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Chapter 25: The New Acquaintance Described (continued)
His reason and his propensities had seldom any reciprocating influence, having separated by mutual consent long ago: thence it sometimes happened that, while his intentions were as honourable as could be wished, any particular deed formed a dark background which threw them into fine relief. The sergeant's vicious phases being the offspring of impulse, and his virtuous phases of cool meditation, the latter had a modest tendency to be oftener heard of than seen.
Troy was full of activity, but his activities were less of a locomotive than a vegetative nature; and, never being based upon any original choice of foundation or direction, they were exercised on whatever object chance might place in their way. Hence, whilst he sometimes reached the brilliant in speech because that was spontaneous, he fell below the commonplace in action, from inability to guide incipient effort. He had a quick comprehension and considerable force of character; but, being without the power to combine them, the comprehension became engaged with trivialities whilst waiting for the will to direct it, and the force wasted itself in useless grooves through unheeding the comprehension.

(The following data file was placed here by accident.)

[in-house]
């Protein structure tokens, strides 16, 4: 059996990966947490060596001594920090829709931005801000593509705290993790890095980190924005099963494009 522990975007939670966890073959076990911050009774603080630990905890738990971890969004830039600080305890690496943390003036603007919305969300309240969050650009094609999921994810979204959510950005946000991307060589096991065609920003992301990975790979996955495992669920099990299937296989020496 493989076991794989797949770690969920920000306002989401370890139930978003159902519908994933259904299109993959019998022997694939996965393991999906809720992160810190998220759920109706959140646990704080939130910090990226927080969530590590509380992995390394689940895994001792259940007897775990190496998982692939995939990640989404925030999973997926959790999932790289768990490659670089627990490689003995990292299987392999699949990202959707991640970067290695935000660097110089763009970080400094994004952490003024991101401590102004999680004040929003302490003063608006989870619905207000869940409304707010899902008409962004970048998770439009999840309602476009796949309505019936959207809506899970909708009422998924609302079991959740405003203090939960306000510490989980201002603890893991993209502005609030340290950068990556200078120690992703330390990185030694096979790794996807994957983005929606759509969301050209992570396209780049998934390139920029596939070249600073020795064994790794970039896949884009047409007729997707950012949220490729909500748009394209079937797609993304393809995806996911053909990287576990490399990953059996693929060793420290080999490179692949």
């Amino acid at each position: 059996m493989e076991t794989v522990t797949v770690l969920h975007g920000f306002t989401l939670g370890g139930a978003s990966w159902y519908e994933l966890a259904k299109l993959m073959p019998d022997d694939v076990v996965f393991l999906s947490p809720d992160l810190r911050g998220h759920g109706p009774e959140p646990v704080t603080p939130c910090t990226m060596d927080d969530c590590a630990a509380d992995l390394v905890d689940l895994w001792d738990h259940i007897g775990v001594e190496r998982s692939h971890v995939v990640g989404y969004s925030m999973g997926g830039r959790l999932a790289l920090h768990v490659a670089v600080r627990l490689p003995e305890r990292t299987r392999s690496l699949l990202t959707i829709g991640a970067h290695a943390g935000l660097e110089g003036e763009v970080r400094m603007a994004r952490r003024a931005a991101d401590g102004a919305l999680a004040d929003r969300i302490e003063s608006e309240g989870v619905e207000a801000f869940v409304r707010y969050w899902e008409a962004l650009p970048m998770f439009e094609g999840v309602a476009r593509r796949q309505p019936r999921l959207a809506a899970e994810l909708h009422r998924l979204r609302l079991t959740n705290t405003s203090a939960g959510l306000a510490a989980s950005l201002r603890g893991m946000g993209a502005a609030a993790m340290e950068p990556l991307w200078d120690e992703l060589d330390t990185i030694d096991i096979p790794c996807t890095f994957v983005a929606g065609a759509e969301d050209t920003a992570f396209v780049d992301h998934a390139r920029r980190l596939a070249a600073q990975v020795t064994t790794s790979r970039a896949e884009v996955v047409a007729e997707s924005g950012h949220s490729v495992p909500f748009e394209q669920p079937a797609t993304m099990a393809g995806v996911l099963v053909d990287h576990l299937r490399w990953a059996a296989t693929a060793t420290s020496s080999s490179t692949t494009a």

He was a fairly well-educated man for one of middle class-- exceptionally well educated for a common soldier. He spoke fluently and unceasingly. He could in this way be one thing and seem another: for instance, he could speak of love and think of dinner; call on the husband to look at the wife; be eager to pay and intend to owe.
The wondrous power of flattery in passados at woman is a perception so universal as to be remarked upon by many people almost as automatically as they repeat a proverb, or say that they are Christians and the like, without thinking much of the enormous corollaries which spring from the proposition. Still less is it acted upon for the good of the complemental being alluded to. With the majority such an opinion is shelved with all those trite aphorisms which require some catastrophe to bring their tremendous meanings thoroughly home. When expressed with some amount of reflectiveness it seems co-ordinate with a belief that this flattery must be reasonable to be effective. It is to the credit of men that few attempt to settle the question by experiment, and it is for their happiness, perhaps, that accident has never settled it for them. Nevertheless, that a male dissembler who by deluging her with untenable fictions charms the female wisely, may acquire powers reaching to the extremity of perdition, is a truth taught to many by unsought and wringing occurrences. And some profess to have attained to the same knowledge by experiment as aforesaid, and jauntily continue their indulgence in such experiments with terrible effect. Sergeant Troy was one.
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